Day 1 was ruled by crowd favorites, with artists able to magnetically pull large audiences to their stages no matter the time of day.
Late in the afternoon, DPR Live took to the 88rising stage to deliver alluring hip-hop R&B numbers from across his discography. Accompanying him was DPR Ian, making his live debut and performing songs off of his newly released solo LP. The two took turns dancing up and down the stage, radiating sex appeal as they sang to backing tracks blasting through the main stage speakers. The set covered all the artists’ bases, from new DPR Ian tracks such as “So Beautiful” and “Scaredy Cat” to fan favorites such as DPR Live’s “Text Me,” “Jasmine” and “Martini Blue,” all performed with enough star power and charisma to justify the massive crowd forming at 4:30 in the afternoon.
Saweetie arrived on stage behind schedule, and with only 25 minutes left to make her mark, not a minute of her highly anticipated show was wasted. The rapper and her “joy girls” graced the main festival stage to roaring applause, running through “ICY GIRL” while handing out icy chains to a few lucky fans as the audience rapped along. During her set, she made sure to shout out her “Asian kings and queens” before diving into wild crowd-pleasers “My Type” and “Best Friend.” But her set ended as swiftly as it began, a whirlwind of enchanting, amped-up hip-hop energy gone too soon.
K-pop royalty CL emerged clad in a black bodysuit and an oversized coat, dominating the stage with one of the spiciest live sets at Head in the Clouds. The artist’s stage presence was undeniably authoritative, commanding the crowd with electrifying choreography and sleek pop vocals as she powered through audacious bangers such as “Dr. Pepper” and “Hello Bitches.” In her set’s second half, she was joined by DPR Live and DPR Ian to perform the latter’s “No Blueberries” live for the first time, taking audience excitement to new heights.
Special guest and late-addition Illenium was one of the only non-Asian acts performing at the festival, adding electronic dance music to the varied list of genres Head in the Clouds had to offer as the day turned to night. His brand of “emo-EDM” music fit right in with the festival’s musical palette, offering a set that was filled with equal parts headbangers and emotional beat drops (“Feel Good” and “Good Things Fall Apart”). Pyrotechnics dominated the DJ’s live show, along with bright-colored laser lights stretching across the festival grounds and lighting up the fresh evening sky.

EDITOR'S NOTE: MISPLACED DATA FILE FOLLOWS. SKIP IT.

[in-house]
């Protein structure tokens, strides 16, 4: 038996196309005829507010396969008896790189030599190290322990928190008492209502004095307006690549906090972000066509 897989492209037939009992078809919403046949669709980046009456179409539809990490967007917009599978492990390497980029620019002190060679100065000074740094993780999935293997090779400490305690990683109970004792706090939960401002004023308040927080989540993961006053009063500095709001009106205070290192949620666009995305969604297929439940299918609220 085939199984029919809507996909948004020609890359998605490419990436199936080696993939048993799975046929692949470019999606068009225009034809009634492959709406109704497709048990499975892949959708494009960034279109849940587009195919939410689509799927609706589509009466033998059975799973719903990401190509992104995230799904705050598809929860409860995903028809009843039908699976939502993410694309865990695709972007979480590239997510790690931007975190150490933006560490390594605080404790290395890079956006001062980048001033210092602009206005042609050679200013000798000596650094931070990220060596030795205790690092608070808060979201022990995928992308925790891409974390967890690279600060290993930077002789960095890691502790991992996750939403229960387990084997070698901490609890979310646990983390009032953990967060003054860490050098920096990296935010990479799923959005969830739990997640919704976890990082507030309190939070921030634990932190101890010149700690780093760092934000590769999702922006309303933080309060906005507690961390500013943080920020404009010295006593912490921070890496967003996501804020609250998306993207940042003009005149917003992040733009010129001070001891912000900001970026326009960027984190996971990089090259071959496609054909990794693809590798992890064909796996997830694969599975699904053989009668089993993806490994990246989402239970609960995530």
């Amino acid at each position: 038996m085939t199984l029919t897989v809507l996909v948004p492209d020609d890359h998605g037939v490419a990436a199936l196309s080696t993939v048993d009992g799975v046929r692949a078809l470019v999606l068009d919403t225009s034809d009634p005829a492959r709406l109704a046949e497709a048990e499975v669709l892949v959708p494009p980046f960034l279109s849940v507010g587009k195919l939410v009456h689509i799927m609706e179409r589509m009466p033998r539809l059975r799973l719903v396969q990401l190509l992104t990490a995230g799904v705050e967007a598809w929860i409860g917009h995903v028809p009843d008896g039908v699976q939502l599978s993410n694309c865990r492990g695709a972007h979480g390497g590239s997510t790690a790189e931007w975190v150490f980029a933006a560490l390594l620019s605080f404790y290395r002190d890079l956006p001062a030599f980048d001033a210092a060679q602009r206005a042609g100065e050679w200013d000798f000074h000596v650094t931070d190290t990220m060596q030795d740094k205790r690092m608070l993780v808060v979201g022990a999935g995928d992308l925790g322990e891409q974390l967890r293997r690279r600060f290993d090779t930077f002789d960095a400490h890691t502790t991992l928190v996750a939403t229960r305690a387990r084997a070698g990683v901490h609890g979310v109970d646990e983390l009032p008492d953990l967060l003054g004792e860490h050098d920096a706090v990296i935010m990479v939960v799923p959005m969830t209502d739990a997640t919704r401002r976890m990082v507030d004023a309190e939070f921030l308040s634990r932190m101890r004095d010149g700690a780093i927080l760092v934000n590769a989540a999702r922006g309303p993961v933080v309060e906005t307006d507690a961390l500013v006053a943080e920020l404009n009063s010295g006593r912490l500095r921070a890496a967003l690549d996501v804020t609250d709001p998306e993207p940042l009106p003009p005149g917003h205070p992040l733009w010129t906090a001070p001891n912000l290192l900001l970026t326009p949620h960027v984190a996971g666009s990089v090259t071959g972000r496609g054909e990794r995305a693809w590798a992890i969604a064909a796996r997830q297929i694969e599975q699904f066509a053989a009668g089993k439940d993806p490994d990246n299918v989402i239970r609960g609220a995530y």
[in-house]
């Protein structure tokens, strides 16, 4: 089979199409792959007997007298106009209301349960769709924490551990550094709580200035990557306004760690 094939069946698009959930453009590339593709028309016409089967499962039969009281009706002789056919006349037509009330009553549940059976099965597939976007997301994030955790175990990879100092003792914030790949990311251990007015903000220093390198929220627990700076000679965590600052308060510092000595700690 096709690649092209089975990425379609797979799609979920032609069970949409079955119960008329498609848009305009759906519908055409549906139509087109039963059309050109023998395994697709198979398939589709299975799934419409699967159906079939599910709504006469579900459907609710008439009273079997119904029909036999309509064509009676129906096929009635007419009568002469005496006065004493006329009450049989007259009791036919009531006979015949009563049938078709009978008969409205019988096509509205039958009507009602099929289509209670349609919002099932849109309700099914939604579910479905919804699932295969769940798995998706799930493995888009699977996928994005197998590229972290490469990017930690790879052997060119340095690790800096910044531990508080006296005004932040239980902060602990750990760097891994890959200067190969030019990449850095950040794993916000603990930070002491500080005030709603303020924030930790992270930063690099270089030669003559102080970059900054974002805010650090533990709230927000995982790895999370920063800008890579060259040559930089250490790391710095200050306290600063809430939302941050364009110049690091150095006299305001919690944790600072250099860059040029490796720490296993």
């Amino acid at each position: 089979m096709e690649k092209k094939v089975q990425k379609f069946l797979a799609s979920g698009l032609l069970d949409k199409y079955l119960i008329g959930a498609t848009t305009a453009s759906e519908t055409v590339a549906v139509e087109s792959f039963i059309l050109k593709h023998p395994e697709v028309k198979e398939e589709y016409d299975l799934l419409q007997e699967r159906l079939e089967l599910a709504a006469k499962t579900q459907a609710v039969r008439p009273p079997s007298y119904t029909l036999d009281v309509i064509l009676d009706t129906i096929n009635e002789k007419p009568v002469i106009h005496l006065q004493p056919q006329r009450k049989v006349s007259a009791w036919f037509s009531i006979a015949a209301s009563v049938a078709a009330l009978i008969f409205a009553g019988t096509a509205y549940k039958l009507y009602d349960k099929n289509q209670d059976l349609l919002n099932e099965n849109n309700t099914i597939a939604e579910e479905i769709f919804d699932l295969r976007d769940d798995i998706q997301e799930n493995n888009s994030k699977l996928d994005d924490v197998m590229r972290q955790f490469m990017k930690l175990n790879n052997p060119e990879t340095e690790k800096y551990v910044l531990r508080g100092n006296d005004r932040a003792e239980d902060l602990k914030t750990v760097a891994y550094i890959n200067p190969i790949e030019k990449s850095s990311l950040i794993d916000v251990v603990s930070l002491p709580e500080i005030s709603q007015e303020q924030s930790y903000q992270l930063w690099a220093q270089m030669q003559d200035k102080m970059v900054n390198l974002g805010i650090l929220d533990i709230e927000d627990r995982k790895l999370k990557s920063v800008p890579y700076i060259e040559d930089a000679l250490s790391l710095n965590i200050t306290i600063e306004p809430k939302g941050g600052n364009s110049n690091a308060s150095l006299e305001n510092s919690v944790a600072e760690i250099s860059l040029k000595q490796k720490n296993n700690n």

At the Double Happiness stage, Japanese Breakfast embraced a smaller, more dedicated crowd of fans as the band blazed through a set that frontwoman Michelle Zauner described as essentially bangers only. Jubilee lead single “Be Sweet” kicked off the performance with ’80s grooves before transitioning into older favorites such as “Everybody Wants to Love You” and “Road Head.” Zauner and her band were one of the only acts of the day to feature live instruments — every drum hit and strum of the bass guitar resonated deeply into the night, more so than many of the sets which came before.
Near the performance’s end came a sweet surprise: The band dusted off a cover of The Cranberries’ “Dreams.” Zauner explained that it was the first song that comes to mind when she thinks of Asian pride, perfect for a Wong Kar-Wai movie such as “Chungking Express.” The cover, along with set-closer “Diving Woman,” served as an ebullient end to perhaps the most underappreciated set of the festival, which found Zauner and her bandmates capturing joy in its purest form.
As all attention shifted to the 88rising stage for the night’s end, Rich Brian’s headlining set offered the most of what festival-goers were looking for: hype. From becoming the first Indonesian music artist to reach more than 10 million monthly listeners on Spotify to soundtracking Marvel’s “Shang-Chi and the Legend of the Ten Rings,” the rapper took every opportunity during his high-energy set to bring his excitement and lust for life to the crowd, playing plenty of the hits along the way.
The set moved smoothly between frantic-rap bangers to sweet and sentimental moments, with highlights including a live performance of his newest single “New Tooth” and a revival of “Who That Be,” which looked fondly back on the artist’s early days as an up-and-comer in the rap game. Bringing out pea-suited backup dancers for his smash hit “Edamame” at the tail end of the performance felt like the cherry on top of an already well-received live show — more a celebration than a concert.
Day 1 closed out with an 88rising finale, which found Rich Brian, Warren Hue and August 08 feeding off each others’ energy as they blazed through fan favorites off of the label compilation Head in the Clouds. The final song of the night was, expectedly, “Midsummer Madness,” driving the festival crowd into a frenzy as the artists wished everyone a good night. The set left attendees heading home wanting more in the best way possible, setting the bar high for an eventful second day.
Vincent Tran is the arts & entertainment editor. Contact him at [email protected].